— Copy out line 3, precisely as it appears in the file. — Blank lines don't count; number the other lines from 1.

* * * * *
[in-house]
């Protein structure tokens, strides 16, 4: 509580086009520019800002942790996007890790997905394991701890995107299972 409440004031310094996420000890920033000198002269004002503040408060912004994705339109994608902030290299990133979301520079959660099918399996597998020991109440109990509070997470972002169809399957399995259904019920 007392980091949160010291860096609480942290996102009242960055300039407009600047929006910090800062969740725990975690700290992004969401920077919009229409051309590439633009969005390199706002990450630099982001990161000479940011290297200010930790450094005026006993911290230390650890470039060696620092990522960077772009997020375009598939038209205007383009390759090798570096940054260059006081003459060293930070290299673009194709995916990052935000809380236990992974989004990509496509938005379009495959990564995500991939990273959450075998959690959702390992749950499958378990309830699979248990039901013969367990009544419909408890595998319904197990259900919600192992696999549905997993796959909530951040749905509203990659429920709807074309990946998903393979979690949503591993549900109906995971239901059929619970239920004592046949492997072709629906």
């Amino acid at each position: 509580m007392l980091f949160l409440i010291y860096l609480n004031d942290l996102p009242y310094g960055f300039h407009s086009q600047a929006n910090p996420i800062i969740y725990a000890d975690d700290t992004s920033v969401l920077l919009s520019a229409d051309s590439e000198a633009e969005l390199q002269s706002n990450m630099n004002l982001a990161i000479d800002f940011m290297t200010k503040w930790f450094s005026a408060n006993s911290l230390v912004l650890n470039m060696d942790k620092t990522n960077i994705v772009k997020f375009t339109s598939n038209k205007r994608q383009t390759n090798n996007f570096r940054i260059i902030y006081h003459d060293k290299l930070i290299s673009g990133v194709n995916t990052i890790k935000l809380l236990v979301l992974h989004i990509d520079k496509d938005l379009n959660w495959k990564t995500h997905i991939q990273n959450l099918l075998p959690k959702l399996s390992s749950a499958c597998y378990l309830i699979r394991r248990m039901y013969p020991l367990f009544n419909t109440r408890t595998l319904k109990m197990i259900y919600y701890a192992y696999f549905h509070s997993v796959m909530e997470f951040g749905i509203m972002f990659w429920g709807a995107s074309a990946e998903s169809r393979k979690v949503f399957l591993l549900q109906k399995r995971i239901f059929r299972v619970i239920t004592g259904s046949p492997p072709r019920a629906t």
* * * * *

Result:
């Amino acid at each position: 509580m007392l980091f949160l409440i010291y860096l609480n004031d942290l996102p009242y310094g960055f300039h407009s086009q600047a929006n910090p996420i800062i969740y725990a000890d975690d700290t992004s920033v969401l920077l919009s520019a229409d051309s590439e000198a633009e969005l390199q002269s706002n990450m630099n004002l982001a990161i000479d800002f940011m290297t200010k503040w930790f450094s005026a408060n006993s911290l230390v912004l650890n470039m060696d942790k620092t990522n960077i994705v772009k997020f375009t339109s598939n038209k205007r994608q383009t390759n090798n996007f570096r940054i260059i902030y006081h003459d060293k290299l930070i290299s673009g990133v194709n995916t990052i890790k935000l809380l236990v979301l992974h989004i990509d520079k496509d938005l379009n959660w495959k990564t995500h997905i991939q990273n959450l099918l075998p959690k959702l399996s390992s749950a499958c597998y378990l309830i699979r394991r248990m039901y013969p020991l367990f009544n419909t109440r408890t595998l319904k109990m197990i259900y919600y701890a192992y696999f549905h509070s997993v796959m909530e997470f951040g749905i509203m972002f990659w429920g709807a995107s074309a990946e998903s169809r393979k979690v949503f399957l591993l549900q109906k399995r995971i239901f059929r299972v619970i239920t004592g259904s046949p492997p072709r019920a629906t």